April 30, 2019
DPD retroactively apply Stats Canada rules to help interpret 2019 statistics
In the first quarter of 2019, the Delta Police Department (DPD) saw most key statistics staying the course compared to last year, while there were a few increases in a couple of key areas.
The DPD has adjusted the 2018 statistics, to retroactively incorporate the new rules from Statistics Canada for all police agencies on reporting on offences categorized previously as unfounded. The updated statistics now include offences where there is no credible evidence to confirm the incident did not take place. Formerly these offences were not included in DPD crime stats. By retroactively applying this same rule to all 2018 crime stats, and key three year indicators, DPD has a more accurate picture of local crime trends.
The number of traffic collisions were slightly higher than this time last year, with 308, compared to 298 in 2018. Collision numbers peaked in February, when the region experienced a few weeks of rather wintery weather.
The number of violation tickets handed out was virtually identical, with 2,965 handed out this year in the first quarter versus 2,959 last year.
Persons offences, which include crimes such as assault or sex assault, arson, robbery etc, increased to 218, up from 200 during the same time period last year.
“The majority of assaults that were reported to police involve individuals known to each other, and include domestic assaults,” says Superintendent Harj Sidhu, head of Operations for DPD. He notes the persons category of offences also includes incidences such as road rage, or assaults on medical professionals or loss prevention officers.
“We’re not seeing any patterns that would alert us to any public safety concerns” he says of the increase. “For example, we’re not seeing an increase in stranger assaults. And gang related violence remains uncommon here in Delta.” He points out that supervisors meets on a weekly basis to review stats and determine actions, while management meet monthly to discuss appropriate strategies to tackle emerging issues.
That said, the uptick in youth violence which Delta and other police forces across Metro Vancouver saw in 2018 has continued into 2019. Delta Police is addressing this issue by increasing youth preventative programming, such as the 3-on-3 basketball tournament, youth leadership and youth volunteering, while continuing outreach to ensure any youth conflicts don’t become bigger, with an active school liaison program.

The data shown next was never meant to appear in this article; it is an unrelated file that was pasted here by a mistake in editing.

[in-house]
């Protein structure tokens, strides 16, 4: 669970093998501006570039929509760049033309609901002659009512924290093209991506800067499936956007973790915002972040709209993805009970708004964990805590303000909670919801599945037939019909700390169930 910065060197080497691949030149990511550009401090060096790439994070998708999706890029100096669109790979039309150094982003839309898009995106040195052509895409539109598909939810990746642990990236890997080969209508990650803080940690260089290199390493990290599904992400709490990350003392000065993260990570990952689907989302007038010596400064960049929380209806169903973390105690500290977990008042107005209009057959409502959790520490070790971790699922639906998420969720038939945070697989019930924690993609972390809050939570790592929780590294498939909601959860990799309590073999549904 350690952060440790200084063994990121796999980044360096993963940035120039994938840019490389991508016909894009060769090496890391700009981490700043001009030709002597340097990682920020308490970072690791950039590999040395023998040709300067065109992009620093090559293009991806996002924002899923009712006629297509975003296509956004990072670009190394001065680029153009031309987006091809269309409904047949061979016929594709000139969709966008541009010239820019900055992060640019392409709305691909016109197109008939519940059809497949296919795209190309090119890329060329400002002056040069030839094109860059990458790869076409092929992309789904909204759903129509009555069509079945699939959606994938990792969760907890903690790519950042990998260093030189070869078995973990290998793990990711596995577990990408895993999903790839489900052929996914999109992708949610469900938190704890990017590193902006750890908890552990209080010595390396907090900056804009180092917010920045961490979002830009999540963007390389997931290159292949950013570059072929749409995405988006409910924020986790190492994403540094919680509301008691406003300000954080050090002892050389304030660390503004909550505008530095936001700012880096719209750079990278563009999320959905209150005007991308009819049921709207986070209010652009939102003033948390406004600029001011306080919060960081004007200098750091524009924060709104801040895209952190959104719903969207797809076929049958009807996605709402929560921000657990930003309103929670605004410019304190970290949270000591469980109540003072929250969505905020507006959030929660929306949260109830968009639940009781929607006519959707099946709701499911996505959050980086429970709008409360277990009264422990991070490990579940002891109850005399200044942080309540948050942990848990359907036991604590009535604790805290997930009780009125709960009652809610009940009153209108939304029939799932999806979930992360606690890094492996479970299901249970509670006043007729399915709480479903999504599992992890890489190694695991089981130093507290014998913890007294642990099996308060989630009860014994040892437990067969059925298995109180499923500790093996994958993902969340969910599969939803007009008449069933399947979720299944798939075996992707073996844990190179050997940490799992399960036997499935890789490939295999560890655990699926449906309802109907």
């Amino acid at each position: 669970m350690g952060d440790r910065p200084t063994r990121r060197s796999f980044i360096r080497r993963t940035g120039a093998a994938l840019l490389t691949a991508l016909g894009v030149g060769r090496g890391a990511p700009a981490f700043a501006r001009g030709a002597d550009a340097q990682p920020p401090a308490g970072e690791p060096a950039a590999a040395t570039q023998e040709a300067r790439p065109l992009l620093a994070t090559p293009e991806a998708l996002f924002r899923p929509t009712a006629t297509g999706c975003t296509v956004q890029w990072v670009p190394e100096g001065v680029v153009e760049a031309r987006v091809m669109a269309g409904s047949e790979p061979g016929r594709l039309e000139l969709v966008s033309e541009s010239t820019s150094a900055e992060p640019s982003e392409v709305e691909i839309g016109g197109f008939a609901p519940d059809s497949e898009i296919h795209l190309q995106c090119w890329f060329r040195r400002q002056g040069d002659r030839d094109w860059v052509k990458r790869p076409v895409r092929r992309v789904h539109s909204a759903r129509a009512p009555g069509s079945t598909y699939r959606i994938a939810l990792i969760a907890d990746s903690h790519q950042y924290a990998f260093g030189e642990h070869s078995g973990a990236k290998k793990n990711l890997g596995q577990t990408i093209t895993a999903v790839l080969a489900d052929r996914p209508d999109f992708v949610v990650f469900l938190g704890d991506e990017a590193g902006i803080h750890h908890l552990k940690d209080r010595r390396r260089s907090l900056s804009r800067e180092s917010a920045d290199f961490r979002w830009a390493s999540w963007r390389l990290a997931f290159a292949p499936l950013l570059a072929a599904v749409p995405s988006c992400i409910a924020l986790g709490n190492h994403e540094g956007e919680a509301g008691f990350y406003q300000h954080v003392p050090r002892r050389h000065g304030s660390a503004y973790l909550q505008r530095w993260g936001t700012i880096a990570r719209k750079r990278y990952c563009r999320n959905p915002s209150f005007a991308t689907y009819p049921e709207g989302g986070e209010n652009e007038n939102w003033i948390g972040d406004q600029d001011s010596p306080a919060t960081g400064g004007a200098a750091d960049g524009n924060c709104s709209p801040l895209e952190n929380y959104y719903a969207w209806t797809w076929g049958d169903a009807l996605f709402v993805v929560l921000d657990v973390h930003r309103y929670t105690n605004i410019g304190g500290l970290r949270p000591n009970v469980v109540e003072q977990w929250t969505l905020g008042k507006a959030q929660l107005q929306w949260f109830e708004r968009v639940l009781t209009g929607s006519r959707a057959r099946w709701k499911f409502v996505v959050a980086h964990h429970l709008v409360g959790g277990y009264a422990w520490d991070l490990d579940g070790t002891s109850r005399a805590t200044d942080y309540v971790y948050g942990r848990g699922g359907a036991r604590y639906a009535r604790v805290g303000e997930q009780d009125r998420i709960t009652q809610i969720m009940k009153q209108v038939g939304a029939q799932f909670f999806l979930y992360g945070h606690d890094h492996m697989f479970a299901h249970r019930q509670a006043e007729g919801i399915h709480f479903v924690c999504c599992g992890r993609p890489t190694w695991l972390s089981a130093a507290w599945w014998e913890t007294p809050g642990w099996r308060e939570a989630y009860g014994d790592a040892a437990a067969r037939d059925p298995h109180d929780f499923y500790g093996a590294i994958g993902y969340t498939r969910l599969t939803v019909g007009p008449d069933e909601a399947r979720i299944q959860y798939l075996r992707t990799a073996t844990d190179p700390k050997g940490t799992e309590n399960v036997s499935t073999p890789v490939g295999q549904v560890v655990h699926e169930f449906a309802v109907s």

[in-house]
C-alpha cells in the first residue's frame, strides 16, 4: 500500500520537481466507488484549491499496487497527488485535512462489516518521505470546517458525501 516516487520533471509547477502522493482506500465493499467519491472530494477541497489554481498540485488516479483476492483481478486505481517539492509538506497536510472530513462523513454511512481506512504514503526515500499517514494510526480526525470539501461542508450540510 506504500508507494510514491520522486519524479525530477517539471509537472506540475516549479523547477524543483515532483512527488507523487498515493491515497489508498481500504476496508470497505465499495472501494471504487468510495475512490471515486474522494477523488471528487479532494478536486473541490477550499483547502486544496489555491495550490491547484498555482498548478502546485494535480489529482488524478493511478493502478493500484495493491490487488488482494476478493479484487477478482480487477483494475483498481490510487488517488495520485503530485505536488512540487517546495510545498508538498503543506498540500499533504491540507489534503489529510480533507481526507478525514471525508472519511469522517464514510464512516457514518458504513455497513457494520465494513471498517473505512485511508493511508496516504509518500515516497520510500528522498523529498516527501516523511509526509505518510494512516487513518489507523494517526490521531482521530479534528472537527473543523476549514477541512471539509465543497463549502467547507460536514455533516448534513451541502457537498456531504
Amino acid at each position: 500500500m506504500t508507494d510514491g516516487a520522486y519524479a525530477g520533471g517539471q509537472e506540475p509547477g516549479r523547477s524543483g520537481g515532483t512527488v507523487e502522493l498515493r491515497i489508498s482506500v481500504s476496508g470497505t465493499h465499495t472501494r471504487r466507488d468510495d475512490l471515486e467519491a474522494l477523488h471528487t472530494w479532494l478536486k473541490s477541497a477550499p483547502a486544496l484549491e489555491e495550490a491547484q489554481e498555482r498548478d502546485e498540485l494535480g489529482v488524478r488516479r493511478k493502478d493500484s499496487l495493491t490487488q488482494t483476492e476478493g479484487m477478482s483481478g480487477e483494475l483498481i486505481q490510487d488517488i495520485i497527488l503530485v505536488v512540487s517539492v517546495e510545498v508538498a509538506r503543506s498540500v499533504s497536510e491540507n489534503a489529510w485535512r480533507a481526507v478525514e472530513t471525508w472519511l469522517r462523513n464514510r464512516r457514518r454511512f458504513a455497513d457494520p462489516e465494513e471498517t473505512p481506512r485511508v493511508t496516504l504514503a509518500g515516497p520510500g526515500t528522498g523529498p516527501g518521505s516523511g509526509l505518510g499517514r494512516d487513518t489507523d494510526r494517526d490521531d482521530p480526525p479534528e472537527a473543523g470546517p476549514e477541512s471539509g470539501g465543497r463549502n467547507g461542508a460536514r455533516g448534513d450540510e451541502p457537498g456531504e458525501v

The Residential B&E category has been renamed into Residential/Other B&E, to better reflect that the stats include break-ins to buildings such as sheds, storage containers and underground parking storage units. This category was essentially status quo, with a slight increase in the first quarter of 2019, with 54 files, as compared to 51 last year this time. Of those 54, 43 were home break-ins, as compared to the other part of the category.
Commercial B&Es climbed to a higher degree, with 44 files in the first quarter in 2019, compared to 34 last year. Since the fall 2018, there have been increases in these thefts – such as thefts of and from tractor trailers, particularly from businesses in the Annacis Island area and along the river near Tilbury. Police have responded to these thefts with increased patrols, and outreach to businesses to encourage greater security precautions. Additional investigative strategies are also being pursued. Businesses and personal residences that have security cameras are encouraged to register for the Delta Police Security Watch Program at http://192.168.23.4/cwp/. This program simply creates a database which helps police know who might have video footage that could help solve a crime.
Theft from Auto has experienced a noteworthy increase in 2019, compared to the first quarter of 2018, up to 202, from 157 at this time last year. In comparison, in 2017 during this time frame there were 241 thefts from auto.
“This type of crime tends to be more cyclical,” says Supt. Sidhu. “During the first quarter we saw increases in the thefts of catalytic converters. That’s eased and now with the rise in gasoline prices we’re seeing a rise in theft of fuel, particularly from commercial premises. As for the public, the best step they can take is to remove all personal property from vehicles. If it’s not in your car, it can’t be stolen. Failing that, we advise people to at a minimum ensure any property is left in your trunk or out of sight.”
Past quarterly crime stats are online at http://192.168.23.4/stats/ along with an updated crime map.